According to “Hraparak,” successive Armenian governments have told the people that maintaining the status quo in the Nagorno-Karabakh conflict is good for the Armenian side. “But as it turns out, time is not working in our favor. At least, in favor of ordinary people,” writes the paper. “Demands for surrendering lands, determining Nagorno-Karabakh’s status through a referendum and the return of Azerbaijani refugees are again on the [negotiating] table. And that amid a danger of renewed war.”
“If the Karabakh document discussed [in the negotiating process] is made public today, a huge wave of protests will rise in Armenia,” claims “Chorrord Inknishkhanutyun.” “Therefore, the document has to be signed extremely secretly and made public only after that. There will definitely be a wave of protests after the publication, but the international community won’t care much about that. They will simply give the people a fait accompli and that will be it.”
Interviewed by “Iravunk,” Artsvik Minasian, an economist and parliament deputy from the Armenian Revolutionary Federation (Dashnaktsutyun), finds “normal” the angry spat between Prosperous Armenia Party (BHK) leader Gagik Tsarukian and Trade and Economic Development Minister Nerses Yeritsian. Minasian takes Tsarukian’s side in the dispute, saying that Yeritsian should not have said the economic crisis in Armenia is over. Such statements are “offensive” for Armenians, he claims.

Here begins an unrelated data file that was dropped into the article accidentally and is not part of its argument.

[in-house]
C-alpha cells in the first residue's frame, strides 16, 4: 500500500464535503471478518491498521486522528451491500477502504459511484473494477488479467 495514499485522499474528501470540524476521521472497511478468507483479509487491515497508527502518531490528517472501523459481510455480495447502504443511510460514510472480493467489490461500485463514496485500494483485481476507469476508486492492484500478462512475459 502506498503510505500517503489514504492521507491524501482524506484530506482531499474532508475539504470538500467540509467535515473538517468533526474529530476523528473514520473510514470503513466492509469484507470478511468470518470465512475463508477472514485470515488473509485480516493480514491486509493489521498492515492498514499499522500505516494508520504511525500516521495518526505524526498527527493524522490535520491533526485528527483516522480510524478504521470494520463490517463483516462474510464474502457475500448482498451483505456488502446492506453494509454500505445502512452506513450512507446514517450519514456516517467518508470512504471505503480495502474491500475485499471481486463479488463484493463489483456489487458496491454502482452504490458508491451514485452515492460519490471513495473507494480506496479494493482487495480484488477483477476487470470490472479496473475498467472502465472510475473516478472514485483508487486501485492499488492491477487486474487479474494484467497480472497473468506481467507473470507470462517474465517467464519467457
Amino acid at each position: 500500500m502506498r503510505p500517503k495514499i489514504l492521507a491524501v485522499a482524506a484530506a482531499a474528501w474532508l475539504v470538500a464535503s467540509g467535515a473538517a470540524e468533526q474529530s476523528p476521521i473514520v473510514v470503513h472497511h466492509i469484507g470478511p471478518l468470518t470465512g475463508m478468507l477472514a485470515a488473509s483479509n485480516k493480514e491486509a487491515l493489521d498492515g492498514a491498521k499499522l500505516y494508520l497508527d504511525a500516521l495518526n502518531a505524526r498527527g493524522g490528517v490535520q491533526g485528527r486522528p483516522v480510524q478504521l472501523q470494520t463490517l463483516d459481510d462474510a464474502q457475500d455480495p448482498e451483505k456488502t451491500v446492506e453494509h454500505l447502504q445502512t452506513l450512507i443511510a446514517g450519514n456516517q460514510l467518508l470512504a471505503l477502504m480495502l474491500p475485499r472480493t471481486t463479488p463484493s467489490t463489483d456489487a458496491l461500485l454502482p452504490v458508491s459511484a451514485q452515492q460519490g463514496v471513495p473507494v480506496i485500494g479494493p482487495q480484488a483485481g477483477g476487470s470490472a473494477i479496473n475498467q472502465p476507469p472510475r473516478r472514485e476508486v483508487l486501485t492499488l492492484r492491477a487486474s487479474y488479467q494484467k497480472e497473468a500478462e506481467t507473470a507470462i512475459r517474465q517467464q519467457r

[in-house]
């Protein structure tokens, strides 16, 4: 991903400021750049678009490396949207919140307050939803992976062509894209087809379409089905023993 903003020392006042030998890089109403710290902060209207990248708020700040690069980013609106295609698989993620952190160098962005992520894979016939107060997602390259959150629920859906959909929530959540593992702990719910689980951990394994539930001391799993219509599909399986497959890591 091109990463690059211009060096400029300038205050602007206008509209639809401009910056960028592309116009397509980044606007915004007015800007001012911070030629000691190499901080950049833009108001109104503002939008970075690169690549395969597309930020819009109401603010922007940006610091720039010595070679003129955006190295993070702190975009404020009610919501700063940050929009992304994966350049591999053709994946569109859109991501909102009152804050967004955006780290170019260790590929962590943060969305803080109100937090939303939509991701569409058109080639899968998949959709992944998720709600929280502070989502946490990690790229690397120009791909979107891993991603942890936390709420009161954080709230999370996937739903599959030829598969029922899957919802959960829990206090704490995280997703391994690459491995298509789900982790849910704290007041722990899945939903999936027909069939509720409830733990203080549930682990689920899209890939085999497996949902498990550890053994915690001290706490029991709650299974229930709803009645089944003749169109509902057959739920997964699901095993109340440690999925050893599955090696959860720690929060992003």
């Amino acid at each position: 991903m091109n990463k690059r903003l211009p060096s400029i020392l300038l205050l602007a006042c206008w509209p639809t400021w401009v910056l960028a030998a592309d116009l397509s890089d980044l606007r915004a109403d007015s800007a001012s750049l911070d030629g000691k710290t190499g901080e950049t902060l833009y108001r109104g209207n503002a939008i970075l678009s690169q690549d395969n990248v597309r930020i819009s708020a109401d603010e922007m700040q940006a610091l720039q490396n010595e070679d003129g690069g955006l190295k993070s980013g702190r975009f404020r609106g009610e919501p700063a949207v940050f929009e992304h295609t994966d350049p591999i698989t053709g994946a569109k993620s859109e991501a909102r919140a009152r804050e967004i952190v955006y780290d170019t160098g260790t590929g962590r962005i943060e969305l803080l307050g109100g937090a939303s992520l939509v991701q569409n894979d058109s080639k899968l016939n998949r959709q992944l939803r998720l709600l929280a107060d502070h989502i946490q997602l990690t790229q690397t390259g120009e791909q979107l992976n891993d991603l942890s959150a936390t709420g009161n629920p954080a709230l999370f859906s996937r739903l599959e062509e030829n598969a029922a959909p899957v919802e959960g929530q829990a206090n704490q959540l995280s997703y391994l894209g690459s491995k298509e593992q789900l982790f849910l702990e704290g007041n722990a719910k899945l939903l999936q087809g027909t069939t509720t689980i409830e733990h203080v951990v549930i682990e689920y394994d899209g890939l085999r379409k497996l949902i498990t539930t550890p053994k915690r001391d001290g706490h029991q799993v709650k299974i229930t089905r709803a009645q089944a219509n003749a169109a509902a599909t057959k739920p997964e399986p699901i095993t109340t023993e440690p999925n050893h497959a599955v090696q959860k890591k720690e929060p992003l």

“The criticism of Nerses Yeritsian is beneficial for those government forces, notably Gagik Tsarukian, that on the one hand, do not want to lose their government luxury but on the other, think they need to woo the society a little,” writes “Zhamanak.” The paper notes that Tsarukian attacked not the government as a whole but only a single minister. “In reality, it is clear to any sensible person that Nerses Yeritsian is not the one who determines Armenia’s economic policy and that he is only one of those who execute decisions,” it says, adding that “oligopolies and criminal groups” are far more influential in that regard. Tsarukian’s criticism was motivated not by his concerns about the public’s interests but “intra-government issues,” concludes the pro-opposition daily.